Crane served alongside NASA astronaut Johnny Kim, Congressman Dan Crenshaw, and legendary sniper Chris Kyle. Of Kyle, Crane said he enjoyed showing the new guys the ropes—the hard way.
“Chris loved destroying new guys. That was a pretty brutal year,” he said. “But there was a method to his madness. I think deep down he loved all the guys in his platoon. He understood how brutal war was, and he was just trying to prepare us – and have a little fun at the same time.”
Crane turned adversity into success in other ways as well.
When he failed out of sniper school the first time, he purchased an AR-15 and practiced dry-firing so he could eventually pass the 200-yard qualification he had missed.
The first time he sat down with an investor for Bottle Breacher, he was denied outright.
“I didn’t know squat about business,” Crane said. “He smelled it all over me. He tore me apart.”
But rather than give up, Crane started watching Shark Tank. Every time the sharks asked a question he didn’t know, he would look up the answer.
The first time he applied to be on Shark Tank, he didn’t hear back. So, he waited in line from 1:00am to 1:00pm to have a shot at an open casting call. Two days later, he received a call from Shark Tank’s producers asking him to be on the show.
Even after Crane’s Shark Tank success, the gun-related nature of Bottle Breacher’s products kept them from getting publicity. His investors had an open-door policy with big talk shows like Good Morning America, but they never agreed to feature Bottle Breacher.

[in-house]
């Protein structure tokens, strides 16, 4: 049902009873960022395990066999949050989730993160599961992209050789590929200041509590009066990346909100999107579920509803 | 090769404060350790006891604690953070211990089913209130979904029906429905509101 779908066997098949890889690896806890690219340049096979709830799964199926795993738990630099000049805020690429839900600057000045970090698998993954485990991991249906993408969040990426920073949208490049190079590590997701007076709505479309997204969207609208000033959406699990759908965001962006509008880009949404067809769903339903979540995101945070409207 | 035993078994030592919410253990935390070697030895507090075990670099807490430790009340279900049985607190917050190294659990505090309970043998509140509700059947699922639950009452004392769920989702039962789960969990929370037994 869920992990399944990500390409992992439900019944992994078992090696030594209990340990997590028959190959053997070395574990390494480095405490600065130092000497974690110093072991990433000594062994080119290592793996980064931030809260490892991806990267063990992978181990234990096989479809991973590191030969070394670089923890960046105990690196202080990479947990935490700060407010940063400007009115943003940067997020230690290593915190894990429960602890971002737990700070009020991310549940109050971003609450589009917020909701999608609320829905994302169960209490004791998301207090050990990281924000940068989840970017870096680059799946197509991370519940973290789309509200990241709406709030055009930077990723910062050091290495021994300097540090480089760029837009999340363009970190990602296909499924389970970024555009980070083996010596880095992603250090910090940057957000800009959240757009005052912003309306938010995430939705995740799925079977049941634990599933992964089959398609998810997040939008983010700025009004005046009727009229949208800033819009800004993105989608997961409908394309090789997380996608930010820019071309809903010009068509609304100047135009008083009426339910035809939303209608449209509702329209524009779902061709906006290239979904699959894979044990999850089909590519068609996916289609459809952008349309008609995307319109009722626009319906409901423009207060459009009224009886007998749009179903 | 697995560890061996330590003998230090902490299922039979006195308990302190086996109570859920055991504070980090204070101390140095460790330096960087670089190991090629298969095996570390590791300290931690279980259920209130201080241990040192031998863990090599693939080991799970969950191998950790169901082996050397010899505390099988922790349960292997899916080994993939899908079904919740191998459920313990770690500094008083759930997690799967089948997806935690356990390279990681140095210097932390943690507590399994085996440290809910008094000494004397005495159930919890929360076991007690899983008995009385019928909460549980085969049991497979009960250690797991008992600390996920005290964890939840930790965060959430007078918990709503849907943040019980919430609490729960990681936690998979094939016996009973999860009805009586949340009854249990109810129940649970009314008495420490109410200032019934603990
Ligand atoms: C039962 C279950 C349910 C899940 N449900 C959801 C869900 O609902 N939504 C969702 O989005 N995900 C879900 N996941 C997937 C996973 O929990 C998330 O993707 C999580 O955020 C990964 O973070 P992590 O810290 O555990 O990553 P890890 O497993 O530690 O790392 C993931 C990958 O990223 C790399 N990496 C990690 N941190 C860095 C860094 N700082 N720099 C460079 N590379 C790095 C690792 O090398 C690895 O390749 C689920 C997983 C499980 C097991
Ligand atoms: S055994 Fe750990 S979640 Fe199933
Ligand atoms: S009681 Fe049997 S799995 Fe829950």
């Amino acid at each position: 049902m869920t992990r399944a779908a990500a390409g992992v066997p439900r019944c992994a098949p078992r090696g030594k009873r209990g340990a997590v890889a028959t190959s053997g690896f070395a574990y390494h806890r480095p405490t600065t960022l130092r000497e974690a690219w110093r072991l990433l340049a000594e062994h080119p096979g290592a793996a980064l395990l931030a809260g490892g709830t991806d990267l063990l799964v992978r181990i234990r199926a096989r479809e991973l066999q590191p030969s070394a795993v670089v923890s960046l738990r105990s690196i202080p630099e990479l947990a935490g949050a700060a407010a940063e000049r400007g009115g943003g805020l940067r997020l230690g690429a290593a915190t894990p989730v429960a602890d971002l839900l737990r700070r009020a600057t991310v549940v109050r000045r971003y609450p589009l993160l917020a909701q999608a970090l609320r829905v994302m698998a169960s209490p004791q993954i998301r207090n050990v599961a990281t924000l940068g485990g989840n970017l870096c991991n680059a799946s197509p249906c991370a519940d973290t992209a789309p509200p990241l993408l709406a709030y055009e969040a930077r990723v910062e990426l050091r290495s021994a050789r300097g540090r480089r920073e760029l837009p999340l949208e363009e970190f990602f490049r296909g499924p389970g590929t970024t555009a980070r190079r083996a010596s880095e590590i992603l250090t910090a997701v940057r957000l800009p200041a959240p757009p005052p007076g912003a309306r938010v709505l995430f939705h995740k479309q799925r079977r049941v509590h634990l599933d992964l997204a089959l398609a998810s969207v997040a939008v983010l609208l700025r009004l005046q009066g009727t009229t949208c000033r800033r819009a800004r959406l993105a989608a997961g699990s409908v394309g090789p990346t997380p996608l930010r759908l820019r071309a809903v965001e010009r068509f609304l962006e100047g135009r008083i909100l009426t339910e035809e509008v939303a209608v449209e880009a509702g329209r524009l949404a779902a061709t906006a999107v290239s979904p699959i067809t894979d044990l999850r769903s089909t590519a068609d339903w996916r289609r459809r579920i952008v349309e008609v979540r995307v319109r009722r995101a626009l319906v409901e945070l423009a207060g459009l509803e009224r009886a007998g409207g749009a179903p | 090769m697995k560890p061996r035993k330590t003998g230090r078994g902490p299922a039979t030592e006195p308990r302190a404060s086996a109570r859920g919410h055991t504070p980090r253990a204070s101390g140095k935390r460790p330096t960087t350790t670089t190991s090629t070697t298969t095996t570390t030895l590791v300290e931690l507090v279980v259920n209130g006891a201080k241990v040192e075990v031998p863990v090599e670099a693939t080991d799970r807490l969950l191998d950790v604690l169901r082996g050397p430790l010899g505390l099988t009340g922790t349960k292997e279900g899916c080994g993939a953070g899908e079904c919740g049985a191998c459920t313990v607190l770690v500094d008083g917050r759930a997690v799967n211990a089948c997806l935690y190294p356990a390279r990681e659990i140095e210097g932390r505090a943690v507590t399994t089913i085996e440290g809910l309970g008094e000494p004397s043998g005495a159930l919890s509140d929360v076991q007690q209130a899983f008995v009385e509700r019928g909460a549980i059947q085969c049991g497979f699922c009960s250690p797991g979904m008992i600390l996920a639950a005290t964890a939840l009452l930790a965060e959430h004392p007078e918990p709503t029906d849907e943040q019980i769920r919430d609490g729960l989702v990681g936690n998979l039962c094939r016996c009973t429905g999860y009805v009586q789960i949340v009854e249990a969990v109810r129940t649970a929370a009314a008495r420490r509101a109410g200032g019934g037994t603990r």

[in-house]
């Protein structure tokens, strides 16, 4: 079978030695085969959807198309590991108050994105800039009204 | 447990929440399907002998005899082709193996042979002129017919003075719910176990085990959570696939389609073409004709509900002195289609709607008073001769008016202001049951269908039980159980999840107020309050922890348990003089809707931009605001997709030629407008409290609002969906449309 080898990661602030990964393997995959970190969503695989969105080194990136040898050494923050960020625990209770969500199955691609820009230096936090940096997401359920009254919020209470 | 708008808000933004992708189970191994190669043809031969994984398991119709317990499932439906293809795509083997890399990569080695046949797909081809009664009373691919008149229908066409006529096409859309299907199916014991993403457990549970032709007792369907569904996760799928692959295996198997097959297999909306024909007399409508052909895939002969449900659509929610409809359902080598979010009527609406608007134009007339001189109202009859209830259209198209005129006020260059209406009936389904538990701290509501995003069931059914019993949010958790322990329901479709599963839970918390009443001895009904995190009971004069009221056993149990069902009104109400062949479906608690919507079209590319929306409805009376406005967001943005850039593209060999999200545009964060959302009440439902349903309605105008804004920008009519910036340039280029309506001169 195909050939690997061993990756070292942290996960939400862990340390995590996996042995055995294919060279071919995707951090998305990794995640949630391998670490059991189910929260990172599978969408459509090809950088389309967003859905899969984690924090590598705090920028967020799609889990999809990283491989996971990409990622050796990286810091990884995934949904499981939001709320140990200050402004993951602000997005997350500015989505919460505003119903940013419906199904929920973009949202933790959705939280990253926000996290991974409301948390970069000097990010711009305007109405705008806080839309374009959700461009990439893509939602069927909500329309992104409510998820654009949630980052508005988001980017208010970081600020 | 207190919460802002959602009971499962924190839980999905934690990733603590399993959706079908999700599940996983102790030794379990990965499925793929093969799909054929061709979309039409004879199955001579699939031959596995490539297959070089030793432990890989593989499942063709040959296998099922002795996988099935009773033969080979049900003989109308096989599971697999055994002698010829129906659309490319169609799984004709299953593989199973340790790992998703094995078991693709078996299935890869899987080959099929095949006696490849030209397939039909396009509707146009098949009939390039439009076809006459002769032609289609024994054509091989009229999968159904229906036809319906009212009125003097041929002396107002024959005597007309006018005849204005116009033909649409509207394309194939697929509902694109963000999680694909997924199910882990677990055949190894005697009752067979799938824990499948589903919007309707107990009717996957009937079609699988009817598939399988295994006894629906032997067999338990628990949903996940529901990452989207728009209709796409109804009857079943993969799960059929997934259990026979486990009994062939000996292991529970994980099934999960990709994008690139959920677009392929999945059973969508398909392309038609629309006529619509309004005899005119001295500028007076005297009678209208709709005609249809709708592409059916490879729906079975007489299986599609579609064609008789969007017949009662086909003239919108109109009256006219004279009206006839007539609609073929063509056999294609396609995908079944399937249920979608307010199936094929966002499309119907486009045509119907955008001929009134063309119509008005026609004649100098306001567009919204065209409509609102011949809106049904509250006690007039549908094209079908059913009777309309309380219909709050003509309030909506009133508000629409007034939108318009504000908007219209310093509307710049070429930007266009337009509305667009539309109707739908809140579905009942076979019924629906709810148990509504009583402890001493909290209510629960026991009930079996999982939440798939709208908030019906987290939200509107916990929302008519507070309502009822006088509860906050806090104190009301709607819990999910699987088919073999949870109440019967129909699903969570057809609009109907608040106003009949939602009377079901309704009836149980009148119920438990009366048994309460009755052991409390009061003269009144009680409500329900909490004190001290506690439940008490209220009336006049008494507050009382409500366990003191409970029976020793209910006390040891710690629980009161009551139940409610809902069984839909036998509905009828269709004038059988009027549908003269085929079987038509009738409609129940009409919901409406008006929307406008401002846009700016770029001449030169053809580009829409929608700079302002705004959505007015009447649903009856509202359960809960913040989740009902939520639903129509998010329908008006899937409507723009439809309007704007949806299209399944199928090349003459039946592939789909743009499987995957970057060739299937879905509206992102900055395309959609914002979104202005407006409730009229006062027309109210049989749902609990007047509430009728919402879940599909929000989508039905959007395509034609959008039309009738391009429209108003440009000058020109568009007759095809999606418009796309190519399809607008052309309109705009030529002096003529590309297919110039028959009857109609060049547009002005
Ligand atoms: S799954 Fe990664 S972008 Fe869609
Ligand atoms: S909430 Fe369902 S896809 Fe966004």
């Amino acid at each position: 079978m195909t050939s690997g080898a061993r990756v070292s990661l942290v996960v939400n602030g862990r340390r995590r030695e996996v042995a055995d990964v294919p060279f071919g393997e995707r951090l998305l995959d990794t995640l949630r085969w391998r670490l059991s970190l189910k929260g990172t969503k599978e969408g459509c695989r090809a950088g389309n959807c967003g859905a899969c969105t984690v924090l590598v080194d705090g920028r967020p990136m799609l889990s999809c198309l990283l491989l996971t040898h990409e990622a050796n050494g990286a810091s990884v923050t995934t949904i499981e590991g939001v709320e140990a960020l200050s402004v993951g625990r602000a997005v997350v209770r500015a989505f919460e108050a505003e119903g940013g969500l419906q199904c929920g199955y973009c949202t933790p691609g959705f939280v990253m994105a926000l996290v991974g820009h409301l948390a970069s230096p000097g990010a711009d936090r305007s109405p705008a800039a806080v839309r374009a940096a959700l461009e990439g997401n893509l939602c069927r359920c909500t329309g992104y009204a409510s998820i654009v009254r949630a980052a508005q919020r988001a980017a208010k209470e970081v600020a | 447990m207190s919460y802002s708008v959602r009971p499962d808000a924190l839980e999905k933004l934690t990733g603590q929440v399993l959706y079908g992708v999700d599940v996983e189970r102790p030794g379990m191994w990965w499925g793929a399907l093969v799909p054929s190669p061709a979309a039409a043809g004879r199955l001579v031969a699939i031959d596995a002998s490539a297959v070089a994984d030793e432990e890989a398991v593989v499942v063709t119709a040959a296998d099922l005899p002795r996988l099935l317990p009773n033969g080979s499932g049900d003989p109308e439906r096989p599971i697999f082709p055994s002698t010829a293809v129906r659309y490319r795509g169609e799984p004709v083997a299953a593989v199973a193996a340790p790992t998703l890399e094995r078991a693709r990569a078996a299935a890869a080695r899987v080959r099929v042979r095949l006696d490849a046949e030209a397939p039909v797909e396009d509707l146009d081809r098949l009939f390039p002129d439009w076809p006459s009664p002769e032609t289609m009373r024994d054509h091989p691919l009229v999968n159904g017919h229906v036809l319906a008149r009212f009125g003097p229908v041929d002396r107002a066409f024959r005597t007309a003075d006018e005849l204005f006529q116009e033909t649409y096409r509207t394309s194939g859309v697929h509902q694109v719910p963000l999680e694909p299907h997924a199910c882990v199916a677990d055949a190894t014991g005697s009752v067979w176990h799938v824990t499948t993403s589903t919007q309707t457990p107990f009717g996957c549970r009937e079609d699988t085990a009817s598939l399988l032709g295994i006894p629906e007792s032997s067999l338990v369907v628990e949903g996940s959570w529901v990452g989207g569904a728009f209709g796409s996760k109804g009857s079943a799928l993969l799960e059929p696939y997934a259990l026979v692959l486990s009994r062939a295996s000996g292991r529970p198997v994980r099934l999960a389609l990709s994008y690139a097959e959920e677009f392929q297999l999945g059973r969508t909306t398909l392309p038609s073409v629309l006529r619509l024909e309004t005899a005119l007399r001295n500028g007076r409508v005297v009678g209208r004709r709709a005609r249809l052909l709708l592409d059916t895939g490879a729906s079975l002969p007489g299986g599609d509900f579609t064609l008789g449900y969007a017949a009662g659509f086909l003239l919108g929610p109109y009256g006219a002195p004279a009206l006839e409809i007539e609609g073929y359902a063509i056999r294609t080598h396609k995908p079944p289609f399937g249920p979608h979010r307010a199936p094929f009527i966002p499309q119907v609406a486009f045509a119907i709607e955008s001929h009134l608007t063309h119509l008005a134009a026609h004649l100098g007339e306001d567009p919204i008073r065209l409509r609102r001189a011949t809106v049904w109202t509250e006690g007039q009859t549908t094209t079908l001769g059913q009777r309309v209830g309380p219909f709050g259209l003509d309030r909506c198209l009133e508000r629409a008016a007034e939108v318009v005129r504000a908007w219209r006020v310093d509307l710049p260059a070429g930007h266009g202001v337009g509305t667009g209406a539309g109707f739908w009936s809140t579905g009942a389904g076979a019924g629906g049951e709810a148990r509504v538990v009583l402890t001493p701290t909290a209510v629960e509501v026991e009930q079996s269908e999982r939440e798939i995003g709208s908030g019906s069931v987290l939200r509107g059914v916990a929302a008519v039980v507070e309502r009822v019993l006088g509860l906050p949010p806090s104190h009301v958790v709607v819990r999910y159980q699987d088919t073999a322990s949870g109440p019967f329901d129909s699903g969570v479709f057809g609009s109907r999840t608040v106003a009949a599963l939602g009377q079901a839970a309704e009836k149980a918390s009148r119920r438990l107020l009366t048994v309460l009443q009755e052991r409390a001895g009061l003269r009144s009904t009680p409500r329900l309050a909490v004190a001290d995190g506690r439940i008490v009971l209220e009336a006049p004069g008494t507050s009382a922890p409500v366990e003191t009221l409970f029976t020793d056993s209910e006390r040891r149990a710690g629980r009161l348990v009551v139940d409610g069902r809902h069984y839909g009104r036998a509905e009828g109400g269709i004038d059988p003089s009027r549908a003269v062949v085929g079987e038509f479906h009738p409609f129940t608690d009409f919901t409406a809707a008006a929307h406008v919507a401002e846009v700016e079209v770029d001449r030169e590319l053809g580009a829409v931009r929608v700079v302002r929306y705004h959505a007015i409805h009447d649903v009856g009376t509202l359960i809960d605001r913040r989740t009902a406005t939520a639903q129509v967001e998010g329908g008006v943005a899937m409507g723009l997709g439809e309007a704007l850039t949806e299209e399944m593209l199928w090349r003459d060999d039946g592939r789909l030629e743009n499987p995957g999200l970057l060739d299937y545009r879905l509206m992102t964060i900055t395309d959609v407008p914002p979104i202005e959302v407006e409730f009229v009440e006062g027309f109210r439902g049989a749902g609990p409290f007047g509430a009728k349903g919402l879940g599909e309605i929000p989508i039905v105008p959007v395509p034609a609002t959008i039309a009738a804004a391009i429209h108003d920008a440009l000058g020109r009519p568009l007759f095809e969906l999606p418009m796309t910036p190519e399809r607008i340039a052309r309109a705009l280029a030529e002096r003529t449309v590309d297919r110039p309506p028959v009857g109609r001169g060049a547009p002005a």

That hasn’t stopped the Cranes from building a massive business with a huge following.
“That’s my life,” he explained. “A lot of failure, but a lot of resiliency, too. With all of our limitations, like me not knowing what the hell I’m doing, we’ve still launched a lot of cool products and been really fortunate.”
As you can imagine, turning all of that failure into success has taught Crane a thing or two. So has his experience in combat. We asked Crane what his advice would be for legally armed citizens trying to prepare for a self-defense situation.
Along with dry-fire practice, Crane is a big believer in mag capacity.
“The gun fights I’ve been in, you’re a lot more likely to run out of ammunition than not be able to stop your enemy,” he said. “That’s the reason I’m a 9mm guy as opposed to a .40 or .45 guy. I’ve been in situations where you start running low on ammo. It’s not like a video game.”